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by Rabbi Yaakov Menken

"You shall be holy, for I am Holy, HaShem your G-d." [Lev. 19:2]

We are commanded to emulate G-d, by being holy. Yet why is it necessary for the verse to conclude "HaShem your G-d" - what purpose does this serve? Do we not know Who it is Who is giving the command?

Our Sages say that one might think that we should be holy _exactly_ like G-d. So the verse says "I am Holy, HaShem your G-d," to remind us that G-d remains distinct, unique. His Holiness is greater than ours, so we cannot be exactly like Him. But this answer itself causes us to question: who could even imagine otherwise? How could a person think that he could truly emulate any of G-d's attributes, much less his transcendent Holiness?

Rather, the Sages teach us that we cannot attempt to be holy in precisely the same _way_ as G-d. G-d transcends the physical world, and thus His Sanctity is transcendent as well. We, on the other hand, find ourselves within the physicial world. Our mission is to achieve holiness under these circumstances; our holiness must express itself in the concrete, in day to day life.

The world thinks of "holiness" as some abstract concept, often involving a guru sitting atop a mountain, withdrawn from the world, fasting and meditating to the point that the walls could cave in around him without distraction. This is not the Jewish definition of "Kedushah", of holiness.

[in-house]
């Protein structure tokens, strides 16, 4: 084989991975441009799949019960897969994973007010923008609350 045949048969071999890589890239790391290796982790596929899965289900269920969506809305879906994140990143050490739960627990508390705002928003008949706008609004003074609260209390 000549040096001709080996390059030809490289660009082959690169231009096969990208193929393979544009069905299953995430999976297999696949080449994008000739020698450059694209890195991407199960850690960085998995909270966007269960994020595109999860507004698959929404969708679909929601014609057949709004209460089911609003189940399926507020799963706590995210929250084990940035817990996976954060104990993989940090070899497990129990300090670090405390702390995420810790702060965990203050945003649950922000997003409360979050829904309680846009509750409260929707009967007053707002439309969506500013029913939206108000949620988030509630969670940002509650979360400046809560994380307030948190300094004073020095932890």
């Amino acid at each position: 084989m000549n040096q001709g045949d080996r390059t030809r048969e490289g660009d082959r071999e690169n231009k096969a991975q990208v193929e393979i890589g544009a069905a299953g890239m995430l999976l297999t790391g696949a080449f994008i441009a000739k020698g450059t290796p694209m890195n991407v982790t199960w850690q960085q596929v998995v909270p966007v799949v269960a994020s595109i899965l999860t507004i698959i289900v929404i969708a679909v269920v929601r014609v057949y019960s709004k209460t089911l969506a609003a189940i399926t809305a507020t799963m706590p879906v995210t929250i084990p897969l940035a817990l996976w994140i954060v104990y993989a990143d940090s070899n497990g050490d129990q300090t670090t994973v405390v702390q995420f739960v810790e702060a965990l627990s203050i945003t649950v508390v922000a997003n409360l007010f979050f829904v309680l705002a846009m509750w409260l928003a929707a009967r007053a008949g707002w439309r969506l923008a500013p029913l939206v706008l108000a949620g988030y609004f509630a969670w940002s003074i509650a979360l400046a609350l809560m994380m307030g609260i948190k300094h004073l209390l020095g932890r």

On the contrary, the Torah commands us to rejoice on the holidays, and our Sages say in the Talmud that "rejoicing" involves meat and wine! This does not mean that every person is necessarily obligated to consume meat and wine, but that they do not conflict with holiness when used appropriately. Thus we see that holiness does not involve asceticism, disavowal of all wealth or pleasure.

What, then, is holiness? It is not easily defined, but can be recognized - especially in interpersonal conduct. A 'tzaddik', a righteous individual, is a scholar - but one who is recognized for charitable pursuits, for helping others, and for being extremely difficult to anger.

The Talmud tells the story of the sage Hillel, and of a man who wagered with his friend that he could anger the great scholar. So the protagonist of the story (perhaps more accurately described as the antagonist) went and stood outside the bathhouse on the eve of Yom Kippur, as Hillel was busy with preparations for the holiday. He called out "who here is Hillel?" Then, when the sage emerged, he asked him an extremely silly and non-urgent question.

Hillel answered the man with great patience. The fellow then permitted the sage to return to the bathhouse, and presumably remove half his clothing, before calling him out a second time for a similar purpose - and again, Hillel was patient in the extreme, and answered him gently.

This went on yet a third time, at which point the man confessed to Hillel that he had now lost a considerable sum for failing to arouse the leader's ire. Hillel responded that it was better that fortunes should be lost than that Hillel should become angry!

This is the holiness we seek. Not a person who is withdrawn from the world, but someone who achieves perfection both in his interaction with G-d, and in his interaction with his fellow man. May we merit to follow in Hillel's footsteps!

[Parts of this Dvar Torah come from Rabbi Grunblatt, Rabbi of the Queens Jewish Center and Professor of Judaic Studies at Touro College.]



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